I am a voracious reader of fiction, capable of ploughing through a 400 page book in a day (if on my own and not doing anything else) and have a tendency to remember the content for a very long time. Research and academic texts* on the other hand have always been a struggle, the words running together as I try to transfer the knowledge from the densely filled page to my struggling-to-stay-awake brain.
This difficulty with factual works has had a detrimental effect on my ability to pursue academic recognition, making the writing of a simple assignment into a mountain of Snowdonian proportions.
Everyone I spoke to about the best way to approach research and academic text would recommend the well practiced dip-in method of searching the contents list to find what you wanted and briefly reading that part in isolation. And whilst I eventually taught myself to do this, it was never satisfying to my curiosity and failed to get information to stay in my head for longer than the time taken to finish the assignment.
However, this month brought a breakthrough. Last weekend I finished reading Black Box Thinking: Marginal Gains and the Secrets of High Performance by Matthew Syed which I managed to read cover-to-cover (ok, e-reader page to e-reader page) in a surprisingly short amount of time….for me! Not only did I read it with relative ease but also found it possible to quickly quote and paraphrase it to others in support of my viewpoint.
Which begs the question, why was this text different?
Was it because I find the subject interesting?
Maybe, but I am hugely passionate about Coaching and its benefits yet find it difficult to crack the sheen on many of the accusing spines looking down on me from the bookshelf.
Is it due to the fact that the findings support my own experience (talk about cognitive dissonance)?
Another good reason for sure, but I have at least four publications on leadership in my current line of sight that provide lots of support to my views on that subject and only one of them has been used extensively.
Wait! Of course! It’s the ‘density’ issue, after all it isn’t exactly a massive tome is it?
Possibly, but on my desk is a paperback with no more than 150 pages about another passion of mine (non-work) but I’m struggling to get past page 23.
Do you think it could be because it’s easy to see the real world application?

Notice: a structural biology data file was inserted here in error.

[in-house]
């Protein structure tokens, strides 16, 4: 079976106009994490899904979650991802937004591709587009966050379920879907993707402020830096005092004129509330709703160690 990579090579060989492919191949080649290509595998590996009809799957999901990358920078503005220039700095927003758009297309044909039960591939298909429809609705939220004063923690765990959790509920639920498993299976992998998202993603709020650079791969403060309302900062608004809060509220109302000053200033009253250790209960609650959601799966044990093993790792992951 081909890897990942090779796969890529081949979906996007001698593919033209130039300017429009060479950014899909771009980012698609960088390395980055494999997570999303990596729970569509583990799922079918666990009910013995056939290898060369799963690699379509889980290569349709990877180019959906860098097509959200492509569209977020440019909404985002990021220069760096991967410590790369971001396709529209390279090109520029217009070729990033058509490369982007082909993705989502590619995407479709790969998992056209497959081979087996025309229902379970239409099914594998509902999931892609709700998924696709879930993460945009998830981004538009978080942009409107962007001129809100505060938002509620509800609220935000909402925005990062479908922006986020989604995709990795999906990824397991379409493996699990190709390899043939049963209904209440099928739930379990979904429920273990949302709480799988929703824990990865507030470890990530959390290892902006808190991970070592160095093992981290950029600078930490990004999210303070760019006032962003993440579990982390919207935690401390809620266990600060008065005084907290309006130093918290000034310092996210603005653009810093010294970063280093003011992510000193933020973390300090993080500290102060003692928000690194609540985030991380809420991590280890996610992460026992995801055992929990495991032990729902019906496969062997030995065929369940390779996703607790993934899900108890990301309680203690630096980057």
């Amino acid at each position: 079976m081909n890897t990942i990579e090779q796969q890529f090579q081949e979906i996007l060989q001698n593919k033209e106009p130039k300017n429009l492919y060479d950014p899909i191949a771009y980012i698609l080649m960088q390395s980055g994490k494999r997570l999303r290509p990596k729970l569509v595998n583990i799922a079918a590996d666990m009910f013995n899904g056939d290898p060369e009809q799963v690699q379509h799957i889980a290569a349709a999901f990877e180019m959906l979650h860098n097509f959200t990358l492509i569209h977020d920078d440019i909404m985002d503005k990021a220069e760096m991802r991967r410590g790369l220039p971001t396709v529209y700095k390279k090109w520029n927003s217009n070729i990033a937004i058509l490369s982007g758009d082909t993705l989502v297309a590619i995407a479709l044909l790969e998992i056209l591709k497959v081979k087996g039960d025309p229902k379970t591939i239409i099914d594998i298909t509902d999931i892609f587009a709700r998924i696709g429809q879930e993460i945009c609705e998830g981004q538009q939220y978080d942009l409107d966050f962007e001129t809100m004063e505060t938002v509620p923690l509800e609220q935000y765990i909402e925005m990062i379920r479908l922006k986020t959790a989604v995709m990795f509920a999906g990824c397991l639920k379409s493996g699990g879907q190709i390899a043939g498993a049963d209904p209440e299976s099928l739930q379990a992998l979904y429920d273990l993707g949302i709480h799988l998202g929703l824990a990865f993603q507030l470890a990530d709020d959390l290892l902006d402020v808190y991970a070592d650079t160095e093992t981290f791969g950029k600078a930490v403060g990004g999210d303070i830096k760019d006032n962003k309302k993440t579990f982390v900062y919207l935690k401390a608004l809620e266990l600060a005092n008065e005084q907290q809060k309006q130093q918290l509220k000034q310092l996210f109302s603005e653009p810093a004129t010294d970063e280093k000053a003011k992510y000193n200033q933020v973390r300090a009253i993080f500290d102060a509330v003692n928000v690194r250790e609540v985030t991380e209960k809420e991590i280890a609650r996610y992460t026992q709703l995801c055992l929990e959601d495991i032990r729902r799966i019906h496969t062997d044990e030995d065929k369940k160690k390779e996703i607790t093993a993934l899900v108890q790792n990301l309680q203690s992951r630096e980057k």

Interesting idea but, to be fair, most of the good books have case studies and anecdotes that enable us to visualise them in practice so I doubt it’s that.
The question of why this book was really troubling me so revisiting its pages the answer became clear and was something much more revealing about me and how I absorb information.
It’s a story!
The author managed to structure the content so that there is a clear progressive exploration of his findings. Whether by design or happy accident is unclear (I would like to believe it was a deliberate action) but he has managed to hit on the basic premise of a story; take the reader on a journey with a satisfying denouement.
Of course his writing style and use of language, carried over from the day job I’m sure, smooth the passage but in general it is the overall structure that seemed to engage and motivate me. Which in conjunction with the other reasons shown above made this a very accessible read for me.
In Learning and Development circles we talk about the importance of using stories to help people learn and I have read some works where individual sections follow this idea, but it seems to be rare for a whole publication to have an almost narrative flow.
Obviously, each to their own and I’m sure there will be some who find the work fails to engage them, or can not see the route I followed. But for me it worked and has managed to reignite my desire to read more factual texts and that can be no bad thing.
Also, it has reminded me to stop and think about the way we support people through learning and that embracing curation should not preclude us from considering the story we create.
So, this brings me back to my request: when you want me to learn.
Please, tell me a story!
* after a lengthy discussion with my academic and researcher colleagues we were still undecided as to whether Matthew’s book falls easily into either of these categories, but they will suffice for making my point……..maybe!
Image: Once upon a time – Steve Czajka
Please, tell me a story by David Wallace was written in London, England and is licensed under a Creative Commons Attribution-NonCommercial-ShareAlike 3.0 Unported License.